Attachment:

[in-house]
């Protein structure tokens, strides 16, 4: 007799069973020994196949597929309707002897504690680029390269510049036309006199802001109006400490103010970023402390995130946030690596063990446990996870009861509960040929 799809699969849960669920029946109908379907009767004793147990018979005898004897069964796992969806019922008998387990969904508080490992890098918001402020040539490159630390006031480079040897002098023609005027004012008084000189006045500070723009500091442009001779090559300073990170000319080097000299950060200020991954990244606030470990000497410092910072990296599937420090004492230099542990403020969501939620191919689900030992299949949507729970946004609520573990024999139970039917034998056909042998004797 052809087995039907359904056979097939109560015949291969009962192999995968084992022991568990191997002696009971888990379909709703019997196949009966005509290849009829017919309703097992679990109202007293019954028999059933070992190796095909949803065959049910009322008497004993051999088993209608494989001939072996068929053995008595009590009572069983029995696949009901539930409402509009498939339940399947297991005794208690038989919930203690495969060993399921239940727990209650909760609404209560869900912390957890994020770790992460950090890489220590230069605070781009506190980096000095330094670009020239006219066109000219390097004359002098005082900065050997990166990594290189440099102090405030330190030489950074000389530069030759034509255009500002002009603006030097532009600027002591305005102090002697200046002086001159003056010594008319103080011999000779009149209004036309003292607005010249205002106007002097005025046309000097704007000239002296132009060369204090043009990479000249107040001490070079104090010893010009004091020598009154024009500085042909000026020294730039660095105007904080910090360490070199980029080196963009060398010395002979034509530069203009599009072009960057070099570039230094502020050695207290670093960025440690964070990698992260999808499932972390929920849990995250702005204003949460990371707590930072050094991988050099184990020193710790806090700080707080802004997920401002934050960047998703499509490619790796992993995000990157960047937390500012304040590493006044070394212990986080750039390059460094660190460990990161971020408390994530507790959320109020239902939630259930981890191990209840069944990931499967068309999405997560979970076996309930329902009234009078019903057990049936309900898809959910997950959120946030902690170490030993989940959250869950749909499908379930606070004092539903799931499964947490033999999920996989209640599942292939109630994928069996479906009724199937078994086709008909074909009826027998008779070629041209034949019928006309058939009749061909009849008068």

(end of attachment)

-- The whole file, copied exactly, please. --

[in-house]
């Protein structure tokens, strides 16, 4: 007799069973020994196949597929309707002897504690680029390269510049036309006199802001109006400490103010970023402390995130946030690596063990446990996870009861509960040929 799809699969849960669920029946109908379907009767004793147990018979005898004897069964796992969806019922008998387990969904508080490992890098918001402020040539490159630390006031480079040897002098023609005027004012008084000189006045500070723009500091442009001779090559300073990170000319080097000299950060200020991954990244606030470990000497410092910072990296599937420090004492230099542990403020969501939620191919689900030992299949949507729970946004609520573990024999139970039917034998056909042998004797 052809087995039907359904056979097939109560015949291969009962192999995968084992022991568990191997002696009971888990379909709703019997196949009966005509290849009829017919309703097992679990109202007293019954028999059933070992190796095909949803065959049910009322008497004993051999088993209608494989001939072996068929053995008595009590009572069983029995696949009901539930409402509009498939339940399947297991005794208690038989919930203690495969060993399921239940727990209650909760609404209560869900912390957890994020770790992460950090890489220590230069605070781009506190980096000095330094670009020239006219066109000219390097004359002098005082900065050997990166990594290189440099102090405030330190030489950074000389530069030759034509255009500002002009603006030097532009600027002591305005102090002697200046002086001159003056010594008319103080011999000779009149209004036309003292607005010249205002106007002097005025046309000097704007000239002296132009060369204090043009990479000249107040001490070079104090010893010009004091020598009154024009500085042909000026020294730039660095105007904080910090360490070199980029080196963009060398010395002979034509530069203009599009072009960057070099570039230094502020050695207290670093960025440690964070990698992260999808499932972390929920849990995250702005204003949460990371707590930072050094991988050099184990020193710790806090700080707080802004997920401002934050960047998703499509490619790796992993995000990157960047937390500012304040590493006044070394212990986080750039390059460094660190460990990161971020408390994530507790959320109020239902939630259930981890191990209840069944990931499967068309999405997560979970076996309930329902009234009078019903057990049936309900898809959910997950959120946030902690170490030993989940959250869950749909499908379930606070004092539903799931499964947490033999999920996989209640599942292939109630994928069996479906009724199937078994086709008909074909009826027998008779070629041209034949019928006309058939009749061909009849008068």